Most nations, however, would balk at franking personal letters and business correspondence with work by the notorious bondage and fetish illustrator, who specialized in depicting scenes of female dominance.
Stanton is very highly rated in some artistic circles and is even said to have been a source of inspiration for Spider-Man co-creator Steve Ditko.
Nonetheless, it is unlikely that artwork from underground comic-book classics such as "Rita's School of Discipline" or "Helga's Search for Slaves" would be an obvious choice of postage-stamp art for most national mail services.
Consequently, the blogosphere was set alight late last month amid reports that the predominantly Muslim country of Kyrgyzstan had decided to pay tribute to Stanton's oeuvre with a set of postage stamps in his honor.
Naturally, there was some intense speculation about what would motivate the conservative Central Asian republic to take such a move.
Or, as one blogger put it:
"Why the heck would a country issue postage stamps with the bizarre fetish illustrations of Eric Stanton on them? Especially a country called Krygyzstan??? (sic) I know there are some tough women over there, but really."
The most obvious answer, however, is that the stamps are total fakes.
The Kyrgyz markasy, a subdivision of the Transport and Communications Ministry that is responsible for issuing the country's postage stamps, has confirmed that the Stanton series is not authentic and is not included in any of its official philatelic catalogues.
According to the director of the Kyrgyz markasy, Abdykadyr Abdyllaev, it is actually very easy to check the validity of such items.
"Since 2008, each published Kyrgyz stamp is certified by the Universal Postal Union (UPU)," he told RFE/RL. "Therefore, every self-respecting collector can check the UPU database to see whether the stamp in question is genuine. With each [fake stamp] case we informed the UPU and all other relevant authorities."
Like most countries, Kyrgyzstan usually only publishes stamps commemorating prominent historical figures like athlete Kaba uulu Kojomkul or the country's sites of natural beauty, such as Sary-Chelek Lake.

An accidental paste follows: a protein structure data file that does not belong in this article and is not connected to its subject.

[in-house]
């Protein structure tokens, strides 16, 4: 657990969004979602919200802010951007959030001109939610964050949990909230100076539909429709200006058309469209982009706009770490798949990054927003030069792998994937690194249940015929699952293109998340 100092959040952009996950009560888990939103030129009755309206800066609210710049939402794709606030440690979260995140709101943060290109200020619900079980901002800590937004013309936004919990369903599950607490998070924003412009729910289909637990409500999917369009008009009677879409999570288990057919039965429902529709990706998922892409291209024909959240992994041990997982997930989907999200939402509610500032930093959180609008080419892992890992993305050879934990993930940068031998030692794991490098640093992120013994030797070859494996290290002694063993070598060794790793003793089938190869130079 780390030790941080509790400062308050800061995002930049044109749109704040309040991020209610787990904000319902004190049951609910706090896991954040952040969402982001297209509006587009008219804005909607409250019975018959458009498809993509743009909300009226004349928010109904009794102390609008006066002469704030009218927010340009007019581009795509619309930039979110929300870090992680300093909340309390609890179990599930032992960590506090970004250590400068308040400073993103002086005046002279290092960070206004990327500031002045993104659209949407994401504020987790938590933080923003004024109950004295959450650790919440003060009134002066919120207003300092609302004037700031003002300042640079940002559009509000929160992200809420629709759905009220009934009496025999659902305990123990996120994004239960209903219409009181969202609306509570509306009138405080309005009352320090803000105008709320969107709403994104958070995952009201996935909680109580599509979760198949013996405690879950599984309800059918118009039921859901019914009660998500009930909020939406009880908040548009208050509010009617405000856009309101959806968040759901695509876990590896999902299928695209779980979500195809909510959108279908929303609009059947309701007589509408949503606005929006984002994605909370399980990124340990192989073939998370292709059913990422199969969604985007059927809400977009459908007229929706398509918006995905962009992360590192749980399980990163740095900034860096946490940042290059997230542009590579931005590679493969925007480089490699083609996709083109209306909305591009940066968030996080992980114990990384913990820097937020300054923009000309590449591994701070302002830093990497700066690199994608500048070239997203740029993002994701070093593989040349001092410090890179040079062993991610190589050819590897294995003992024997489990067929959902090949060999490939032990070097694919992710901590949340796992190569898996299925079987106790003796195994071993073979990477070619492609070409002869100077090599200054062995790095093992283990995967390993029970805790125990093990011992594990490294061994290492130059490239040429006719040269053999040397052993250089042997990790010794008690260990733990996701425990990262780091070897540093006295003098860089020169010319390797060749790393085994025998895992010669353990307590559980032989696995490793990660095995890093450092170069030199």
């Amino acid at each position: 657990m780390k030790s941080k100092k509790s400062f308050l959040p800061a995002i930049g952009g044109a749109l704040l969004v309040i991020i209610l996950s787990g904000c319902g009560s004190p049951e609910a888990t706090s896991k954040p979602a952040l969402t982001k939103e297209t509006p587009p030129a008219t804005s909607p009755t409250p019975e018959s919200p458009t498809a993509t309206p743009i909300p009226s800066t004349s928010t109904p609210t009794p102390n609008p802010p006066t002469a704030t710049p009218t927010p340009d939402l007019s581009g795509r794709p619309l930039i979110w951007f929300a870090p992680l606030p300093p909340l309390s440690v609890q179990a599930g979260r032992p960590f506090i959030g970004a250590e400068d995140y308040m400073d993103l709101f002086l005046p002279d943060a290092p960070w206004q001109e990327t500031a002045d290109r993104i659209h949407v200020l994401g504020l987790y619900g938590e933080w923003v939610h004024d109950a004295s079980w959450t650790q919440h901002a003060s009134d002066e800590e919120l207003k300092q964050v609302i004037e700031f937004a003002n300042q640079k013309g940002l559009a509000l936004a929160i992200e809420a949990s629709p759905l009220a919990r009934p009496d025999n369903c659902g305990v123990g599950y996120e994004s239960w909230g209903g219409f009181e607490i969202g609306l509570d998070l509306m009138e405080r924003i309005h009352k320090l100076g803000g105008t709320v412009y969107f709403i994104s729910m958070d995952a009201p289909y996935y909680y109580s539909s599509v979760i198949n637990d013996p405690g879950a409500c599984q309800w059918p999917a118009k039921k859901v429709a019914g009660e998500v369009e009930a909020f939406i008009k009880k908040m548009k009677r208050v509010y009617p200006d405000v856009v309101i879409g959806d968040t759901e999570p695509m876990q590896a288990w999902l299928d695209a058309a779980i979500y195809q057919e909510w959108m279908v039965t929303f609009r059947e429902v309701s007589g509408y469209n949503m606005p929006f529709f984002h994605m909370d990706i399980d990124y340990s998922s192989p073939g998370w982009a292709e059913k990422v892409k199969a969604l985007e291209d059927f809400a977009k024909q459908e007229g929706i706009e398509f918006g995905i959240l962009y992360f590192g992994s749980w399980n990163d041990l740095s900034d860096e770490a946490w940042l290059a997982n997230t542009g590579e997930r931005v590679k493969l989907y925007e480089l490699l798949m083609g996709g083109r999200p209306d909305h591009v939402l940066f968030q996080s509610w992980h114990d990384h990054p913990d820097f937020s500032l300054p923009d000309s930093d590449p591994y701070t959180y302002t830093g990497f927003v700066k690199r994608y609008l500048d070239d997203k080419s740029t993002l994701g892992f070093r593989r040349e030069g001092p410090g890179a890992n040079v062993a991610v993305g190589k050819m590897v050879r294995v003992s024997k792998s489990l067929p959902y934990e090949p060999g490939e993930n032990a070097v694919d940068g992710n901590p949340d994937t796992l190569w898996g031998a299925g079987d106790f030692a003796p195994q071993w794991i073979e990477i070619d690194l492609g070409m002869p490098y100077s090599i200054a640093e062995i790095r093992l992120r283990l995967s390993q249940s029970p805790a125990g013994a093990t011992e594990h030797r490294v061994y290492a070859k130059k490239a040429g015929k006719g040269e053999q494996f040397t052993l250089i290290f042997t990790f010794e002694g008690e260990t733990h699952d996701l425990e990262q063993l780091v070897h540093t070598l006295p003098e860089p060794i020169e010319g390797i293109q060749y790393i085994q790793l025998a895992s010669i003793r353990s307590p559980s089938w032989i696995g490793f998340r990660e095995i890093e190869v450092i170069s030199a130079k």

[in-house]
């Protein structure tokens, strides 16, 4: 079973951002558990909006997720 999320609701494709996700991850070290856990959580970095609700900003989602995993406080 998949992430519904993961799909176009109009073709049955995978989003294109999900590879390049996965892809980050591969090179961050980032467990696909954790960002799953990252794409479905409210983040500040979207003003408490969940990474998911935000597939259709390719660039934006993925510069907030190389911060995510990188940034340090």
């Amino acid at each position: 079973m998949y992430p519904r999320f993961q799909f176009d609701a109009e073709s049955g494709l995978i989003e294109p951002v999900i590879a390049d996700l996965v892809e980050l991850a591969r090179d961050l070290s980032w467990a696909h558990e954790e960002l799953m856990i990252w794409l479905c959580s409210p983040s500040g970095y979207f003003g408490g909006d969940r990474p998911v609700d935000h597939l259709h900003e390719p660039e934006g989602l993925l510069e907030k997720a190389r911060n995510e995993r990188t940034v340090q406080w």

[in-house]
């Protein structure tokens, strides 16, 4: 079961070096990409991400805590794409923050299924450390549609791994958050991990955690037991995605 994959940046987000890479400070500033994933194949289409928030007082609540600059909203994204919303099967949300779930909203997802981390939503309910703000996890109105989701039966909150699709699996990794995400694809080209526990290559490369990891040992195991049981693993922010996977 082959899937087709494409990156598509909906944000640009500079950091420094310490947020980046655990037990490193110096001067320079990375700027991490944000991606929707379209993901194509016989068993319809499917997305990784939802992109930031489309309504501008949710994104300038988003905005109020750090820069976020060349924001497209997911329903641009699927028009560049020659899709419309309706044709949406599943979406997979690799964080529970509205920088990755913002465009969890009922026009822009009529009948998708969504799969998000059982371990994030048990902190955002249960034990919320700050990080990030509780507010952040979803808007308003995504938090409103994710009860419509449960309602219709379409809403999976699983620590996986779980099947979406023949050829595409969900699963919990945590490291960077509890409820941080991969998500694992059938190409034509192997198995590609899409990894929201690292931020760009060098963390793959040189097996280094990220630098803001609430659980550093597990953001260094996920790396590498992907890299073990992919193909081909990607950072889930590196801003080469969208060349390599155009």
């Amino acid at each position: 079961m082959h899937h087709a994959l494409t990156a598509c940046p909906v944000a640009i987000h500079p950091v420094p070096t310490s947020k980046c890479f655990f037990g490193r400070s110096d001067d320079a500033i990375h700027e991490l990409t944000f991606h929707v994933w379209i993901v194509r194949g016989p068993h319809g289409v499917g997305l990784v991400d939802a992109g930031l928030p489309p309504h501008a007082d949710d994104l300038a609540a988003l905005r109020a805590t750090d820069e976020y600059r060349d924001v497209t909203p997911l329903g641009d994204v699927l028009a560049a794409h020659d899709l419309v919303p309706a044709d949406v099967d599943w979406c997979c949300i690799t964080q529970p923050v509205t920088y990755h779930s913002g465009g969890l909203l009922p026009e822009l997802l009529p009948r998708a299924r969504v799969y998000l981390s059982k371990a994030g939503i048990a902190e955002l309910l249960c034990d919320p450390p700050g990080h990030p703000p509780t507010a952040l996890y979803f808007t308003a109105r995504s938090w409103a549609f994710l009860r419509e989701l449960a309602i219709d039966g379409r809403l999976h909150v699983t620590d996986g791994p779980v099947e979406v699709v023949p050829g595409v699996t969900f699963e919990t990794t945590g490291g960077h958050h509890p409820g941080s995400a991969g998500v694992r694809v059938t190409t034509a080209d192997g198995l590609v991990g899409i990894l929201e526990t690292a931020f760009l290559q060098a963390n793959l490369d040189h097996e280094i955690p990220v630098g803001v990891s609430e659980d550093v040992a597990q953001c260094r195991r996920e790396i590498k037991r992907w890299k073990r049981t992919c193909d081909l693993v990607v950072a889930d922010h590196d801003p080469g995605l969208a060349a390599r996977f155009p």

However, the Central Asian republic is one of several countries to fall foul of a boom in fake stamps, which began to proliferate on the philately market with the collapse of the U.S.S.R., where profiteers took advantage of those confusing times to create a flood of fictitious stamps for supposedly independent ex-Soviet territories.
Since then, naive stamp collectors have been duped by unscrupulous vendors selling various counterfeit Kyrgyz stamps celebrating such unlikely figures as Harry Potter and Pope John Paul II.
Abdyllaev can only guess as to why Kyrgyzstan seems to be so popular with stamp forgers.
"Perhaps those who circulate fake Kyrgyz stamps think that collectors do not know about a country called Kyrgyzstan and this enables them to produce and sell fake Kyrgyz stamps," he says. "Each and every self-respecting stamp collector, however, will check the UPU and our database and numerous official websites with the official catalogue of all stamps published in each member state of the UPU."
Despite the ease with which the provenance of stamps can be verified, it appears that there is still no shortage of gullible buyers.
And the Stanton series is just the latest in a long line of lucrative forgeries.
A set of these stamps posted on eBay on September 29 has already been snapped up by a "collector" who presumably has more money than sense.
-- Coilin O'Connor, Bakyt Azimkanov